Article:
Textile Forum Magazine


One of the most frequent questions that visitors to Textile Forum often ask , apart from how to source fabrics, is how to select a garment manufacturer. Once again, The Centre for Fashion Enterprise(CFE), based at London College of Fashion, UAL is staging its Manufacturers Trade Show alongside Textile so visitors have an opportunity to source production as well as luxury fashion fabrics all in one place.

In this article,  exhibitor Nailya Belkacemi, managing director at Plus Samples Ltd, provides the guidelines to designers to help smooth the process of selecting the right garment manufacturer.

Start the search early

 often designers leave it to the last minute; manufacturers in demand might not have immediate availability. With a revival in demand for UK manufacturing,  demand can often outstrip supply. 

Be prepared

 when researching at an exhibition, remember that exhibitors can only spend a limited amount of time with each visitor (maybe only a few minutes at busy times), so have your business cards ready, have your questions ready. It is imperative to find out the factory’ specialism and get answers to the same questions you would ask a textile mill: what are the minimum orders, lead times, delivery and payment terms?

Check out 

what services the manufacturer can offer. A smaller unit might be providing only sampling or production, a larger studio would be able to assist with both and often supply grading, costings, raw materials sourcing, tech packs etc. Quite often there logistic and price advantages of having a one-stop solution.

Don’t be lazy

try to visit all the manufactures you’ve shortlisted.  At this point, you’d be starting a relationship with your supplier, respect them and you will get care and support in return. 

The first meeting at the factory – 

Turn up to your appointment on time, if you can’t make it or are running late, let them know.

Have a pen and paper ready to take notes. Your aim to find out whether this as a right factory for you; can they produce your garments and achieve required standards? 

Do not be afraid to ask for a list of their current and past clients to see if they at the same price level with your brand. However, do not be surprised, if some manufacturers are reluctant to cite customers as they may have signed a Non Disclosure Agreement (NDA); others could be quite open about labels they are supplying. 

Do not just rely on their word, ask to see examples of their work and request a tour of the factory floor and pay attention to the product they are working on at the time of your visit. Is it similar to what you intend to produce, is the make up to an adequate standards? 

Equipment – 

Make a checklist of the equipment you might require for your garment production, find out if all the machines and tools are available and readily accessible.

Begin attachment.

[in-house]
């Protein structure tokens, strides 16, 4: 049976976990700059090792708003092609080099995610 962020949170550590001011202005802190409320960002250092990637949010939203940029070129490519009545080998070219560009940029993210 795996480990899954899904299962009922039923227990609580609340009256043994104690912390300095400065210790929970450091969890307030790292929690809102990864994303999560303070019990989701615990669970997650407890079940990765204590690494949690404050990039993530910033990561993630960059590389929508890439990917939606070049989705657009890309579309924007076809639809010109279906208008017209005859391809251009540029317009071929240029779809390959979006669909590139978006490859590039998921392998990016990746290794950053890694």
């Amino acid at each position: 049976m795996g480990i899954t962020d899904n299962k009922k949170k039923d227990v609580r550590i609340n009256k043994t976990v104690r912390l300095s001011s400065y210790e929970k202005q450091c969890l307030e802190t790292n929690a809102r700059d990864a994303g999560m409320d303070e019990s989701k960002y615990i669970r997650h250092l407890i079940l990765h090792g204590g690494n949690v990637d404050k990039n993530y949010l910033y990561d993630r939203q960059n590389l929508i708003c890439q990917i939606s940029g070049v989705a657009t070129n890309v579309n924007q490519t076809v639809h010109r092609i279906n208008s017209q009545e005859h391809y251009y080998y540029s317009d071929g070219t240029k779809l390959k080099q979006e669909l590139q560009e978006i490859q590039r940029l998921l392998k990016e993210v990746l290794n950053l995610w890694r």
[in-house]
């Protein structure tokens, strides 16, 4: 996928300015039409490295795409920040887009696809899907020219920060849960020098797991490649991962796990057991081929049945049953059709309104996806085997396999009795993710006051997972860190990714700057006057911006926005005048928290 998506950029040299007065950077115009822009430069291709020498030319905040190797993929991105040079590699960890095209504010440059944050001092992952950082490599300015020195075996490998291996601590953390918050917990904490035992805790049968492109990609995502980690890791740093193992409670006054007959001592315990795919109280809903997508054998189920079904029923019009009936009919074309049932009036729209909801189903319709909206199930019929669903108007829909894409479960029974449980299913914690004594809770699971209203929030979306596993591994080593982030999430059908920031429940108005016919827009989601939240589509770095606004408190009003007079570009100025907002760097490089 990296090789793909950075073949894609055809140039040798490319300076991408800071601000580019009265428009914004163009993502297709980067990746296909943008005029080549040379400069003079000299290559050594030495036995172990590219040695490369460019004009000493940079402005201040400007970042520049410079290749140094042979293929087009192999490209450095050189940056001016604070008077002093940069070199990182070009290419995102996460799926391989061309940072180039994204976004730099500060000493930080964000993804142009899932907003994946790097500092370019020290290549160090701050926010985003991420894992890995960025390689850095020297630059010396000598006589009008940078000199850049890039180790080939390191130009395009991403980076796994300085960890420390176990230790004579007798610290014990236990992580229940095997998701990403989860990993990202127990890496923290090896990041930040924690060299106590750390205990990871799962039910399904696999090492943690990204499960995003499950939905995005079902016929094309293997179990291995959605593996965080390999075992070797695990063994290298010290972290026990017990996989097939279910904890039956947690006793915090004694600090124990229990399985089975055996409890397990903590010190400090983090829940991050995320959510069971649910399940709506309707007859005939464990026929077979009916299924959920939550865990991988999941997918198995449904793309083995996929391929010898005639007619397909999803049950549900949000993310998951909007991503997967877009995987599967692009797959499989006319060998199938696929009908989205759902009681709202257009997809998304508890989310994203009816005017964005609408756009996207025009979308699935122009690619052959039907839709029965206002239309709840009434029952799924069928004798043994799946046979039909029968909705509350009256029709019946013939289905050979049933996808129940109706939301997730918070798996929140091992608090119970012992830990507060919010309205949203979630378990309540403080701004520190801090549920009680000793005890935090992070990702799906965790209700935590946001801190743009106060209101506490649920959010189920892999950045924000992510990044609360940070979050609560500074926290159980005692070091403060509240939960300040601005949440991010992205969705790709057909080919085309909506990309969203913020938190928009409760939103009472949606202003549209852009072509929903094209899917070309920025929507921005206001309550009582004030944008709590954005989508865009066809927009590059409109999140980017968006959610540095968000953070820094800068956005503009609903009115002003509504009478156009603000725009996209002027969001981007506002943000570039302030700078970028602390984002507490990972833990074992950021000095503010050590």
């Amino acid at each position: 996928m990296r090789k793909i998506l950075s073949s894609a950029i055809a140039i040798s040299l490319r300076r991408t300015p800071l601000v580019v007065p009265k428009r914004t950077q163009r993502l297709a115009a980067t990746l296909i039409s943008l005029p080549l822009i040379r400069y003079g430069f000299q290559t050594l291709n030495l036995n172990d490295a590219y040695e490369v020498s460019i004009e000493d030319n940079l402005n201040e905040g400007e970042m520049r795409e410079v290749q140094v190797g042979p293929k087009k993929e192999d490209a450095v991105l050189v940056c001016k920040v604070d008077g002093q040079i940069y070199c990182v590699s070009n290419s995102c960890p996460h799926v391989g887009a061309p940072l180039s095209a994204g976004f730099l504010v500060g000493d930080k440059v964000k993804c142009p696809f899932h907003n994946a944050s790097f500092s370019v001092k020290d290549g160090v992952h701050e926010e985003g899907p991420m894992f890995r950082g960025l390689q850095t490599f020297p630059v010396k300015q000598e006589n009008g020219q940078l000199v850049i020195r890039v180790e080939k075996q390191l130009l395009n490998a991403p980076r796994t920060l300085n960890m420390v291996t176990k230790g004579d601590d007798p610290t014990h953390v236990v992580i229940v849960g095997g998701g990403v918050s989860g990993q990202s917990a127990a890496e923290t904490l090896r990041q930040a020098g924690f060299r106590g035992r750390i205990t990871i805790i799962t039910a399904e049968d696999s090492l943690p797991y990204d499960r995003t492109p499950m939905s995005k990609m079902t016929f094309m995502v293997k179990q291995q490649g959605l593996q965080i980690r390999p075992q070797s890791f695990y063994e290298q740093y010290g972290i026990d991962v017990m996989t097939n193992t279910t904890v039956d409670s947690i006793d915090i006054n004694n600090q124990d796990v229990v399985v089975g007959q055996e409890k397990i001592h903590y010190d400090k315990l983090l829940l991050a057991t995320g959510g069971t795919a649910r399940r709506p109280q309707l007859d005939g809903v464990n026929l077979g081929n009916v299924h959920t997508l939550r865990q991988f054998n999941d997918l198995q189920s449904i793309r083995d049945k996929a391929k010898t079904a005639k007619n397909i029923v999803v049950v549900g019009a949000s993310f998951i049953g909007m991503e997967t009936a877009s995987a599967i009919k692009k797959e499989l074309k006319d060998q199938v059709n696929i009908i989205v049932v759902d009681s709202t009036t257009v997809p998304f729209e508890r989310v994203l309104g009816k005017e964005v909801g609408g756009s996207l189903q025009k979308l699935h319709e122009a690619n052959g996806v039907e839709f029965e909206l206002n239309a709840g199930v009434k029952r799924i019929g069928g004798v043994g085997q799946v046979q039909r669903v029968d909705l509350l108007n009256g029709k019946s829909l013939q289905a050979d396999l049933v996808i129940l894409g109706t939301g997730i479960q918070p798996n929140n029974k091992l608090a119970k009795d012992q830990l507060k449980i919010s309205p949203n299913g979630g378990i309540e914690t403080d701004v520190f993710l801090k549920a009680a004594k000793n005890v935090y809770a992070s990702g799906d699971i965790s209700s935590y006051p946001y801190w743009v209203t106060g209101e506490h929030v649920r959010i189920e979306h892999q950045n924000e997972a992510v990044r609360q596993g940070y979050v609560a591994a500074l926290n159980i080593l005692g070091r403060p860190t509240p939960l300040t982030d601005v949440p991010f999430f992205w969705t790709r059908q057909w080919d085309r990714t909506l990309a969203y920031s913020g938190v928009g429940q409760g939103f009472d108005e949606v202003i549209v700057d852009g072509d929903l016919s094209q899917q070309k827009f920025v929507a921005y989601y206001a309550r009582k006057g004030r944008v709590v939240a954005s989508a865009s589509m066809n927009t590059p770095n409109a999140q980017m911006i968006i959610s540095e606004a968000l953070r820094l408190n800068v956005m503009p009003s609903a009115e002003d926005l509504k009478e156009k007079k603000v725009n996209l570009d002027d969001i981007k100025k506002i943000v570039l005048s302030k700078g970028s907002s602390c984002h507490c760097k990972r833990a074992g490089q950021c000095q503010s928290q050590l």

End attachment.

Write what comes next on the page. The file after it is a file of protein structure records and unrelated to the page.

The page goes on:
Factory conditions – 

Do they have a kitchen and rest area for the staff, bathrooms, enough light and fresh air? 

Do they adhere to health and safety standards? 

A happy workforce is more productive, efficient and able to produce a good quality product.  

It’s not a legal requirement, but some of the factories might have done an external audit; see if they’d be happy to share the reports with you.  Find out about their quality control (QC) procedures – if any. Do they outsource production to other manufacturers or freelancers? Would you be able to access and QC your product with ease during sampling and manufacturing process?

Find out how they would store your materials and if they have insurance in place to cover the stock in case of unfortunate events. 

Costings – 

Be specific, if you want specific answers to questions about production charges, payments and delivery terms. 

Simply asking how much it  would cost to produce 10 dresses, will not get you very far. 

Ideally, you’d have your tech packs or detailed flat drawings prepared for the meeting. 

If you don’t have any, don’t despair, most manufacturers will be able to provide you with a ballpark figure if you have inspirational images and garments ready for them to review. 

Do not overload a manufacturer with a request to price lots of garments. Think of three to four core pieces from your collection that would be enough to compare prices.  

Do not hesitate to ask for a suggestion on the garment finish or fabric choices; any reputable manufacturer will be happy to make recommendations to improve quality and reduce the cost if possible. Manufacturers will most likely ask you technical details about the garment construction, 

Booking production – 

Try to get a clear understanding  of what you need to have in place to start working with the manufacturer and their availability. Find out how much time they require to manufacture your designs and how they manage their internal planning; 

severe production delays could cause your brand lost revenue and clients 

Timing –  

Manage your time well at meetings. 

Be aware of the time allocated for your meeting and keep within it. If you find you have not covered what you need, check you can “overrun”; do not assume the manufacturer has unlimited time.

Be professional – 

This applies to both the designer and the garment manufacturer; if everyone treats each other with respect, producing the collection will be a happier and in budget experience.

The Textile Forum is a source of inspiration. Fabrics for all occasions on two floors from leading suppliers from the UK, the continent and beyond. The show attracts fabric buyers from major fashion retailers and brands, establish independent design businesses and start-ups, tailors, craft shops, seemstresses and consumers. To visit the show register here

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